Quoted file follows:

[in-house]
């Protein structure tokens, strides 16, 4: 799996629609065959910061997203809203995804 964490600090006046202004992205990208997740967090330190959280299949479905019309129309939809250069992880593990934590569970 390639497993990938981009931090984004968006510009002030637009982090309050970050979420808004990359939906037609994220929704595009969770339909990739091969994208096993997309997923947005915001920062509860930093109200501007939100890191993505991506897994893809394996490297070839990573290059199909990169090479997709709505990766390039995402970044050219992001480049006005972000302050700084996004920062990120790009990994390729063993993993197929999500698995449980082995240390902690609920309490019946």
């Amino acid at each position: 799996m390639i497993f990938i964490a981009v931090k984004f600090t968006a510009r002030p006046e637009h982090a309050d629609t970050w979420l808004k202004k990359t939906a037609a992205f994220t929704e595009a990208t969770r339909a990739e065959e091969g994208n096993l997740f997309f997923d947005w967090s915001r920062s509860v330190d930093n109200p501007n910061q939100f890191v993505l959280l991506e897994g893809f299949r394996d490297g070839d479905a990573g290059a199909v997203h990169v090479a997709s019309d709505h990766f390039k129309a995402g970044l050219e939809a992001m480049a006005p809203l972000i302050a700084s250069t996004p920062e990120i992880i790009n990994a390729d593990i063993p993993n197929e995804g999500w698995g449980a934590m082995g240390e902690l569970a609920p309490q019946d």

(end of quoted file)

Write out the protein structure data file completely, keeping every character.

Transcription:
[in-house]
């Protein structure tokens, strides 16, 4: 799996629609065959910061997203809203995804 964490600090006046202004992205990208997740967090330190959280299949479905019309129309939809250069992880593990934590569970 390639497993990938981009931090984004968006510009002030637009982090309050970050979420808004990359939906037609994220929704595009969770339909990739091969994208096993997309997923947005915001920062509860930093109200501007939100890191993505991506897994893809394996490297070839990573290059199909990169090479997709709505990766390039995402970044050219992001480049006005972000302050700084996004920062990120790009990994390729063993993993197929999500698995449980082995240390902690609920309490019946």
């Amino acid at each position: 799996m390639i497993f990938i964490a981009v931090k984004f600090t968006a510009r002030p006046e637009h982090a309050d629609t970050w979420l808004k202004k990359t939906a037609a992205f994220t929704e595009a990208t969770r339909a990739e065959e091969g994208n096993l997740f997309f997923d947005w967090s915001r920062s509860v330190d930093n109200p501007n910061q939100f890191v993505l959280l991506e897994g893809f299949r394996d490297g070839d479905a990573g290059a199909v997203h990169v090479a997709s019309d709505h990766f390039k129309a995402g970044l050219e939809a992001m480049a006005p809203l972000i302050a700084s250069t996004p920062e990120i992880i790009n990994a390729d593990i063993p993993n197929e995804g999500w698995g449980a934590m082995g240390e902690l569970a609920p309490q019946d």